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Crash of a Quest Kodiak 100 near Moab: 1 killed

Date & Time: Dec 12, 2016 at 0537 LT
Type of aircraft:
Operator:
Registration:
N772RT
Flight Phase:
Flight Type:
Survivors:
No
Schedule:
Moab – Green River – Salt Lake City
MSN:
100-0140
YOM:
2015
Location:
Crew on board:
1
Crew fatalities:
Pax on board:
0
Pax fatalities:
Other fatalities:
Total fatalities:
1
Captain / Total flying hours:
4635
Captain / Total hours on type:
243.00
Aircraft flight hours:
504
Circumstances:
The commercial pilot was departing on a routine positioning flight in dark night visual meteorological conditions. Footage from a security camera at the airport showed the airplane
take off normally and initiate a right turn, which was the established direction of traffic for the takeoff runway. The airplane continued the right turn, then entered an increasingly rapid descent and subsequently impacted terrain about 1 mile southwest from the airport. The wreckage distribution was consistent with a high-energy impact. Examination of the airframe and engine revealed no evidence of any preimpact mechanical malfunctions or anomalies that would have precluded normal operation. Autopsy and toxicology testing of the pilot did not reveal any evidence of impairment or incapacitation. Visual conditions prevailed in the area at the time of the accident; however, the setting Moon was obscured by cloud cover, and the airport was located in an area of remote, sparsely-populated high desert terrain. This would have resulted in few visual references to which the pilot could have oriented the airplane. Although the pilot had experience operating in this environment in night conditions and held an instrument rating, the circumstances of the accident are consistent with the known effects of spatial disorientation. The investigation could not determine the initiating event which led to the pilot's mismatch between the airplane's perceived and actual attitude; however, he likely experienced a sensory illusion as a result of spatial disorientation, which led to a loss of control.
Probable cause:
The pilot's loss of control shortly after takeoff due to spatial disorientation.
Final Report:

Crash of a Beechcraft King Air 100 in Moab: 10 killed

Date & Time: Aug 22, 2008 at 1750 LT
Type of aircraft:
Registration:
N601PC
Flight Phase:
Flight Type:
Survivors:
No
Schedule:
Moab - Cedar City
MSN:
B-225
YOM:
1975
Location:
Crew on board:
1
Crew fatalities:
Pax on board:
9
Pax fatalities:
Other fatalities:
Total fatalities:
10
Captain / Total flying hours:
1818
Captain / Total hours on type:
698.00
Aircraft flight hours:
9263
Circumstances:
The twin engine aircraft, owned by the Red Canyon Aesthetics & Medical Spa, a dermatology clinic headquartered in Cedar City, was returning to its base when shortly after take off, the pilot elected to make an emergency landing due to technical problem. The aircraft hit the ground, skidded for 300 meters and came to rest in flames in the desert, near the Arches National Park. All ten occupants, among them some cancer specialist who had traveled to Moab early that day to provide cancer screening, cancer treatment, and other medical services to citizens in Moab, were killed.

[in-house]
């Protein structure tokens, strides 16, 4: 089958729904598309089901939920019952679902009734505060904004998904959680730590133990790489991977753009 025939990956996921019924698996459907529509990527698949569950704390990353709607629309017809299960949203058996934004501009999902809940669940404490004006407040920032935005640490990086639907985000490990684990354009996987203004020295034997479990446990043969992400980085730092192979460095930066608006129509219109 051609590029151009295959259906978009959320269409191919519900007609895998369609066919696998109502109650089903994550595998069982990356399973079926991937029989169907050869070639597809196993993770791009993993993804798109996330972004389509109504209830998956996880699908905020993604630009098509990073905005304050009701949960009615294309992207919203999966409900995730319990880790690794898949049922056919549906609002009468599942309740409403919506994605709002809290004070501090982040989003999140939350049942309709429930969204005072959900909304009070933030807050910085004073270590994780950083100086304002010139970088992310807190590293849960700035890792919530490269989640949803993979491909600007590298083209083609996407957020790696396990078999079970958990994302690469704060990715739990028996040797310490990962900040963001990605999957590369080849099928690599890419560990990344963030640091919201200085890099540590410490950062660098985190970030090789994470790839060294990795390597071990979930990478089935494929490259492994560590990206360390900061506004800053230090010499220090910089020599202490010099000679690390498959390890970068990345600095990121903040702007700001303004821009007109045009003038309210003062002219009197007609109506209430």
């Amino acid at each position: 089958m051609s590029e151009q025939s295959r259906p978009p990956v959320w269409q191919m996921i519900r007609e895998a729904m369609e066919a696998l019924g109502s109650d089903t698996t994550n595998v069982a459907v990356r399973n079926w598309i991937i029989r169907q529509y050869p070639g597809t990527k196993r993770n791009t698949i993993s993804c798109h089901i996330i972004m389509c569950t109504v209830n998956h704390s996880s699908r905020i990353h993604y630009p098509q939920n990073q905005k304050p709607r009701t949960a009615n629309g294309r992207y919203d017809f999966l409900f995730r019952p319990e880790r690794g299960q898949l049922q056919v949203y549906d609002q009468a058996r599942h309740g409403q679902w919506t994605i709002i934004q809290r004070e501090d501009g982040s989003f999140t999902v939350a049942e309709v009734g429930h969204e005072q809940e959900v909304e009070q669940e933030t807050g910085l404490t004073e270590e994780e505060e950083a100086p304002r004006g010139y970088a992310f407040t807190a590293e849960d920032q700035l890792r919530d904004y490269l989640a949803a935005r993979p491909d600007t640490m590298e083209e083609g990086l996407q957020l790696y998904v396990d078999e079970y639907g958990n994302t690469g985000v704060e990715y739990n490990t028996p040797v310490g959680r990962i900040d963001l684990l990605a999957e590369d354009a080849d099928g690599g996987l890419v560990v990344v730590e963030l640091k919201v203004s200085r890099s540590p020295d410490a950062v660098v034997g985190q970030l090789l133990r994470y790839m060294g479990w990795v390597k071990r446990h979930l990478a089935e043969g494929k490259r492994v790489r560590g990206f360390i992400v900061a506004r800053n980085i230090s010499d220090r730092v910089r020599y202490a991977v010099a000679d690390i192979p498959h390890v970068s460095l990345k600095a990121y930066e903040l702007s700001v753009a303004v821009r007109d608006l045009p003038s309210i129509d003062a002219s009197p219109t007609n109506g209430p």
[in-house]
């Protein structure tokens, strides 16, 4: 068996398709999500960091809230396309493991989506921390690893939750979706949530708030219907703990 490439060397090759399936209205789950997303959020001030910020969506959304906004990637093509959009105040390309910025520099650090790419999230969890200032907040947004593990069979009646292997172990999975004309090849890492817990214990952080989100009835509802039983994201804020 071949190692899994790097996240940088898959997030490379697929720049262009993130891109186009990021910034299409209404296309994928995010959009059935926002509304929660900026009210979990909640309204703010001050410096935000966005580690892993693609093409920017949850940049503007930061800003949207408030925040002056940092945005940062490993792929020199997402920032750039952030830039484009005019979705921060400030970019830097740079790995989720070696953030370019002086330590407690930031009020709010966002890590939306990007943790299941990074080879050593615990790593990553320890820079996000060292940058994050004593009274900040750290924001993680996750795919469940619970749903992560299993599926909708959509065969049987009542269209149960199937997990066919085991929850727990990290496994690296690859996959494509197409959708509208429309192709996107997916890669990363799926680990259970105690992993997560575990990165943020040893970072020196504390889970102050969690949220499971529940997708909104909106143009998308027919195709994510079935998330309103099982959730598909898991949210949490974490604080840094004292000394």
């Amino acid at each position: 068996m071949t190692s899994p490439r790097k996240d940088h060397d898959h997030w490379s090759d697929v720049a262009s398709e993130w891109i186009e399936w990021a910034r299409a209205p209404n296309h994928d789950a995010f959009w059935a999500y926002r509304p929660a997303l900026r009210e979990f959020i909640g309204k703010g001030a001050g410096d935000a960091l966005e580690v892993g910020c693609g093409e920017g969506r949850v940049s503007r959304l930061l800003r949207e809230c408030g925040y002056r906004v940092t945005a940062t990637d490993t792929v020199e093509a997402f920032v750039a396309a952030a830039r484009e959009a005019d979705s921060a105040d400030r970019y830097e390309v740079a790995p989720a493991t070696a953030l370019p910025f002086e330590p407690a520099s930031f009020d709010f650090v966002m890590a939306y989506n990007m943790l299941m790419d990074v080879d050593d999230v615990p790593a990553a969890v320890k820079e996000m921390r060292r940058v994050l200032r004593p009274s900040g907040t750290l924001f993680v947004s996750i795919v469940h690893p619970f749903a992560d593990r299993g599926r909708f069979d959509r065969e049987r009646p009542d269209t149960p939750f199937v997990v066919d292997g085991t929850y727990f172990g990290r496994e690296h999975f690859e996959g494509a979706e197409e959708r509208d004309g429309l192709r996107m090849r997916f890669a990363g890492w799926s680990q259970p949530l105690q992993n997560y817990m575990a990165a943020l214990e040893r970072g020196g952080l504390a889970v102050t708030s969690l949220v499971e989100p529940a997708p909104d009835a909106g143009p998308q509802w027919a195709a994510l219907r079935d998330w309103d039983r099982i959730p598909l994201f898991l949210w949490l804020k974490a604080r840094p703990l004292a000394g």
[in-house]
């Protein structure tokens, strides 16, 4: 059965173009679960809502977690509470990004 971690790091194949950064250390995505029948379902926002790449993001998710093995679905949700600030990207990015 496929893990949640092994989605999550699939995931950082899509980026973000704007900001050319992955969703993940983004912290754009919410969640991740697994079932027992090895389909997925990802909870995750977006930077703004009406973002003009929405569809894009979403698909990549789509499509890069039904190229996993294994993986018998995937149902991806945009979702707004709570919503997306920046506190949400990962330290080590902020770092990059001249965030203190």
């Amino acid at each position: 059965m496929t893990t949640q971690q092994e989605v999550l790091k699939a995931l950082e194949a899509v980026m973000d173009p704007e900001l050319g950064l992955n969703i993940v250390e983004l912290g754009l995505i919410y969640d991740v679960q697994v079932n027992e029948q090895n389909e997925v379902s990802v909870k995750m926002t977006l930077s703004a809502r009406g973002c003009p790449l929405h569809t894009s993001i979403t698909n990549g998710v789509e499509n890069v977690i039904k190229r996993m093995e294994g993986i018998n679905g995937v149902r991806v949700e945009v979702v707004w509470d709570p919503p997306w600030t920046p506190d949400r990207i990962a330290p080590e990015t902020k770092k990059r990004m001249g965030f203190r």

Probable cause:
The pilot’s failure to maintain terrain clearance during takeoff for undetermined reasons.
Final Report:

Crash of a Piper PA-42 Cheyenne III in Grand Junction: 3 killed

Date & Time: Oct 31, 1992 at 0815 LT
Type of aircraft:
Operator:
Registration:
N250TJ
Survivors:
No
Schedule:
Moab - Grand Junction
MSN:
42-8001024
YOM:
1980
Crew on board:
1
Crew fatalities:
Pax on board:
2
Pax fatalities:
Other fatalities:
Total fatalities:
3
Captain / Total flying hours:
4700
Aircraft flight hours:
4784
Circumstances:
The commuter air carrier departed Moab, Utah, and flew to Grand Junction, CO, via rnav direct Macks intersection. After crossing macks intersection, the airplane turned right but instead of intercepting the localizer course, the airplane continued on a slightly divergent track to the east of the localizer. The pilot told control tower personnel, 'I'm showing twelve miles out on the ILS...getting real...erroneous signal, here. Any complaints?' the pilot was advised no difficulty reports had been received. The airplane impacted a mesa one minute later about five miles to the left of the localizer course. The cockpit was destroyed and no meaningful information was obtained from the navigational radios. All of the airport's navigational aids were later flight checked and no discrepancies were found. Although Vmc prevailed at the airport, the accident site was above the reported ceiling height. All three occupants were killed.
Probable cause:
Improper ifr procedure and resultant disorientation which resulted in a collision with terrain.
Final Report: